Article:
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Review: RWBY Volume 3

It’s still a contentious issue whether RWBY belongs in the annals of anime or if it’s a case of cultural appropriation, but the world of Remnant has been accepted by otaku in the US, here in Blighty and even in Japan.

Production company Rooster Teeth, who rose from online upstarts to a formidable digital presence, claim volume 3 of their flagship “anime” to be the point where the web series hit its stride; though this accomplishment sadly coincided with the death of series creator, writer and director, Monty Oum. The featurettes included on the DVD reveal a creative team as much in love with their IP as keeping Oum’s legacy alive.

RWBY’s most polarising attribute was its animation quality, or rather the lack thereof, but volume 3 ushered in a seismic stylistic shift. The details of the mo-capped characters have a more lustrous presence, with the wind picking up and interacting with their clothing and hair. The menagerie of characters and weapons are a cosplayer’s delight, as each is basically the sum total of their threads and haircuts. The background, too, is packed with impressive environmental details and wreathed in varied lighting that makes the setting – a blend of neo-classical, sci-fi and fairy tale – easier to invest in. The CGI is still an acquired taste, but this time around we’re treated to a visual feast, with anecdotes and fables rendered in manga strokes.

Perhaps the other area detractors were keen to pick up on were the voice cast – admittedly a mixed bunch. This many episodes in, however, they’ve each made the characters their own, and Lindsay Jones is chief among them. Despite her squawking intonation, Jones has crystallised what Ruby Rose sounds like and it’s difficult to imagine any other actor in the role. Vic Mignogna, brings a gravel tones to Ruby’s uncle, Qrow Branwen, showing the widening industry appeal of the franchise and its roster of characters. This is reflected in the Japanese dub cast, a most impressive bunch, with Kill la Kill, Attack on Titan and The Irregular at Magic High School alumni among them.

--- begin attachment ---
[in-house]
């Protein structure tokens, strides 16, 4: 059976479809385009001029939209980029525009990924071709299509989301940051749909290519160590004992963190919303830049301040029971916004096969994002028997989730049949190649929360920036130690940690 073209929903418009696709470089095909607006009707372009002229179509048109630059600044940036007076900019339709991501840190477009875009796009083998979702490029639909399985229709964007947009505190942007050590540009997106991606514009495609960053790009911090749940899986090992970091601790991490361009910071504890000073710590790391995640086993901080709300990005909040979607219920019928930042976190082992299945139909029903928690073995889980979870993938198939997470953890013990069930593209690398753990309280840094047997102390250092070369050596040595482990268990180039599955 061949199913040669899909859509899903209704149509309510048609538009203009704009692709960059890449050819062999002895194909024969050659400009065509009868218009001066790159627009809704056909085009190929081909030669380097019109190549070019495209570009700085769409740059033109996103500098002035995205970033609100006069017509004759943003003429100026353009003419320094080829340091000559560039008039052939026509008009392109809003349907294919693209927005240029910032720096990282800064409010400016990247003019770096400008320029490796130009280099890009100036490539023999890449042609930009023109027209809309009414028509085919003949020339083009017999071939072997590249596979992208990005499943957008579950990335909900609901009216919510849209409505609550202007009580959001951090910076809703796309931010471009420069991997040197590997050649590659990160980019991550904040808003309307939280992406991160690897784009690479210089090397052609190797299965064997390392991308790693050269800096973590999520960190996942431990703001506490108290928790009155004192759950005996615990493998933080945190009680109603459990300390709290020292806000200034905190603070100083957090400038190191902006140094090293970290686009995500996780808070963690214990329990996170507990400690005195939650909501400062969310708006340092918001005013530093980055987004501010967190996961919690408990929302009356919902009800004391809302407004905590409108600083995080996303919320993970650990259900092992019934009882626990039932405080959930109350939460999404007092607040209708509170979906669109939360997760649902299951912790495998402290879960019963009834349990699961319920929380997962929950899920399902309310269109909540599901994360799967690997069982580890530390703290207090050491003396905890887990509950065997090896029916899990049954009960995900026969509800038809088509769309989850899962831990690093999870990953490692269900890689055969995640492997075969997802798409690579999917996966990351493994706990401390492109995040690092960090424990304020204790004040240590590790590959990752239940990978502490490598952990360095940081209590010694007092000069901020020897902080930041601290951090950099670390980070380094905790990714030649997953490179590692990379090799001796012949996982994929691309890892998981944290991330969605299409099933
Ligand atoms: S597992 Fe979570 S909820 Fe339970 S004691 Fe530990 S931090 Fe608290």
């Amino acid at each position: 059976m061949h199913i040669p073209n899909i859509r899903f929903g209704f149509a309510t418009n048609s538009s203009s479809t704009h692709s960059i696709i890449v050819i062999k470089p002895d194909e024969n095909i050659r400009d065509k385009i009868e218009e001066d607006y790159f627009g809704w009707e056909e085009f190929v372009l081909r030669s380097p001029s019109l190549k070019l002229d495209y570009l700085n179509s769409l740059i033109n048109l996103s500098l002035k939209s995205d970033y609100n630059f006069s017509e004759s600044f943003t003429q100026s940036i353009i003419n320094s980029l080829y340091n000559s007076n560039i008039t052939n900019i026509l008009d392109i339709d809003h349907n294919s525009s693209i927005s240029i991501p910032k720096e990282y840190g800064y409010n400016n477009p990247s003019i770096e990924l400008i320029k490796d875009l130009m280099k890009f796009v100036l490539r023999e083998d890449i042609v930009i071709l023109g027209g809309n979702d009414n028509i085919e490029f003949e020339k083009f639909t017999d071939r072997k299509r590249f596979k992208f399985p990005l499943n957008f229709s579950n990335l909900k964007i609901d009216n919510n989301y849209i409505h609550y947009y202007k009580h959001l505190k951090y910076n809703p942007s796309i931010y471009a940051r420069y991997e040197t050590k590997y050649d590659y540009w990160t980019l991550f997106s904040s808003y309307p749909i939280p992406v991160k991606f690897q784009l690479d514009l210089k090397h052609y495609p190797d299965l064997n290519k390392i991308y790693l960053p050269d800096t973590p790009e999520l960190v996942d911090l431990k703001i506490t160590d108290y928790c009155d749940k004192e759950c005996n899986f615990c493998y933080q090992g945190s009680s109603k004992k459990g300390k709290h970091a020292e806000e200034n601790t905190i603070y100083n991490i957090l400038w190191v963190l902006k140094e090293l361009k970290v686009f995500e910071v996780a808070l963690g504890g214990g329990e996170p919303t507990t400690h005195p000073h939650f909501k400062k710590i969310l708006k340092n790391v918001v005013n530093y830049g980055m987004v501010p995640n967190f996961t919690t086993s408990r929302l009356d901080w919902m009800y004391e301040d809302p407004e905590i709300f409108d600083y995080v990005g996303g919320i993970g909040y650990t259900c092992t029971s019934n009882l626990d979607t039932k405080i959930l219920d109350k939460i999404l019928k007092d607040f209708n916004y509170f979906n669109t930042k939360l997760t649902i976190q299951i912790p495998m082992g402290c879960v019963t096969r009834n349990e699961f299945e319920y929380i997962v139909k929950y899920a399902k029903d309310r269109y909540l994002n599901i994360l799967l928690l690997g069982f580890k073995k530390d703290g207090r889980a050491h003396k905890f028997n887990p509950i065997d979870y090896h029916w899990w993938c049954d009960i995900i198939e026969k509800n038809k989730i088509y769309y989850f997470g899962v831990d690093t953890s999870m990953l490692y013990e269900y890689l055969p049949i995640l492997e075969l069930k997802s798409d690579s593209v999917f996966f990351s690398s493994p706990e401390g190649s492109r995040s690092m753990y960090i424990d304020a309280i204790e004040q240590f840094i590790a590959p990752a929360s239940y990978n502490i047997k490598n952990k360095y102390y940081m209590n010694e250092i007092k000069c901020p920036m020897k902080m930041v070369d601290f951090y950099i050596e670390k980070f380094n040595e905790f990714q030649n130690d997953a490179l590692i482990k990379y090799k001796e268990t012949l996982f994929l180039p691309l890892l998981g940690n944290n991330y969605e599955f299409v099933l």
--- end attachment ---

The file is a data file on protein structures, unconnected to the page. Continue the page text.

For this writer, it’s taken until the latter half of this volume to really connect with any of the characters on a meaningful level. It’s RWBY at its most affectionate, its most heart-wrenching and, perhaps most crucially, its most complex. But the pick ‘n’ mix approach to anime tropes can leave the series wanting. Unlike the Chunin Exams of Naruto, say, or any of the vital fights in One Piece, where character and motivation is revealed through combat, RWBY simply presents the spectacle in all its gamefied glory. But they’re tremendous fun, shot with all the flair of a Marvel movie, with plenty of cool touches like Flynt Coal’s trumpet and Neon Katt’s glo-stick nunchucks to name but two.

Even with the step-up, the series still takes a good three episodes to get going, which is the fundamental drawback of the mini-episode format. Yes, the DVD release smushes the 12 episodes – each of varying length – into one drawn-out movie, but its better viewed in an episodic format to better appreciate the character and narrative development. And the pieces are all in place for the series to flourish into something essential. With that in mind, does it really matter whether it’s anime or not?


Extras:

World of Remnant History Videos, Behind-the-Scenes Production Diaries, Audio Commentary Tracks with Cast and Crew.

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